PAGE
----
You also need to know how your Kubernetes services map to application services, the microservices they are built upon and their physical infrastructure in order to determine how the infrastructure impacts the services’ availability and performance. Kubernetes doesn’t easily reveal all of this information; you need to run multiple kubectl commands to manually build a mapping at a single point in time.

Good luck doing that when there is a production issue that needs to be fixed immediately.

Application Request - Mapping and Tracing

The microservices that comprise an application constantly send and receive requests from each other. Effective microservice application monitoring requires your APM tool to detect all the services, as well as the interdependencies between them - and visualize the dynamic relationships (i.e., map them) in real time.

Additionally, to solve problems, you will need exact traces from each individual application request across all the microservices it touches.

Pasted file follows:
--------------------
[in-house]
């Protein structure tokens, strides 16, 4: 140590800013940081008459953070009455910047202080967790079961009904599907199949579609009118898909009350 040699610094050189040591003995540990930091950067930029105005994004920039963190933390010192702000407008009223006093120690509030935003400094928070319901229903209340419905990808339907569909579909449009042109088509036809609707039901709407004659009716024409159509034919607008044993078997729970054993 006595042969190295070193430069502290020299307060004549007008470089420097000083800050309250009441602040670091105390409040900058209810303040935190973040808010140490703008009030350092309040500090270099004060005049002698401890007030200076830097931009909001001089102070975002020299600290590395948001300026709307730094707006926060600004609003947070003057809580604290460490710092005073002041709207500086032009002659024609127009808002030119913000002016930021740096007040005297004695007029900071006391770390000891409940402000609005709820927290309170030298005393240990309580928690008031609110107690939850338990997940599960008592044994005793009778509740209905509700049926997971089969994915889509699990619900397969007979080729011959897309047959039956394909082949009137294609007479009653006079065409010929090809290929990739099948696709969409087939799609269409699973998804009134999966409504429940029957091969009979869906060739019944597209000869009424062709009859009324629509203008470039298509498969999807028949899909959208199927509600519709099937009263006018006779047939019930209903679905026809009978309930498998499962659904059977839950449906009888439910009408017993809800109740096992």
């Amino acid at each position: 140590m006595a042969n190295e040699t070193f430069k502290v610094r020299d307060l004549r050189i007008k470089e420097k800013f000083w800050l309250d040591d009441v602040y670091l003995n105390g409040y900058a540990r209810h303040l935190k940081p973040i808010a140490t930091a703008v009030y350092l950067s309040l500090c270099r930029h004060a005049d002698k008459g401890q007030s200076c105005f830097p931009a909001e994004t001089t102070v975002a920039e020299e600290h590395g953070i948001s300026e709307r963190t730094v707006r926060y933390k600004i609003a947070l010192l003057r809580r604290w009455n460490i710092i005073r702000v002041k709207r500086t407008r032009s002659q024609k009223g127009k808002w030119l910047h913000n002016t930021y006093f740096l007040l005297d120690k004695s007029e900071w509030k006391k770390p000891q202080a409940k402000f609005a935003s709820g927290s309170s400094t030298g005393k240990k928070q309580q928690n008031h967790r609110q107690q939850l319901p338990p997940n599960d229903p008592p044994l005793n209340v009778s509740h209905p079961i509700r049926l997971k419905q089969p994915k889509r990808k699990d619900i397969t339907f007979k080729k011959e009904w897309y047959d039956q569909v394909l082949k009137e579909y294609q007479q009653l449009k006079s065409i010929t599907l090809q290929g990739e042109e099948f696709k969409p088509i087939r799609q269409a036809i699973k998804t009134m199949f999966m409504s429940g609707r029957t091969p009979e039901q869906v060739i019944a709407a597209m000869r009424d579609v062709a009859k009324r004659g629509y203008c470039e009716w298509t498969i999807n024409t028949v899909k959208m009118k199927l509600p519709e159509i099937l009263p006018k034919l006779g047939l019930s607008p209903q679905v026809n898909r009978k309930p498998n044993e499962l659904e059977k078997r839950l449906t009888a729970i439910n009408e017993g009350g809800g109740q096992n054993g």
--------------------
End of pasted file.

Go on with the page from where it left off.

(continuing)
Performance Optimization Opportunities

In Agile development environments, developers often push new code into production on a daily basis.

How do they know that their code is delivering good response time and not consuming too many resources?

To help with this, the APM solution must work at the speed of DevOps, automatically and immediately recognizing when new code has been deployed - or any changes to the structure of the environment (including infrastructure). It must also make it easy for developers to analyze the efficiency of their code.

This use case calls for granular visibility into user requests, host resources (K8s nodes), and workload patterns. It’s also critical that you have a robust analytics mechanism for all of this data. You cannot accomplish this use case with Kubernetes alone.

Root-Cause Analysis Within the Application, Containers and Orchestration

One is the ability to identify the root-cause of performance issues automatically. It’s not good enough to just be aware of problems within your Kubernetes environment.

You must be able to trace those problems to their exact root cause and fix them in minutes.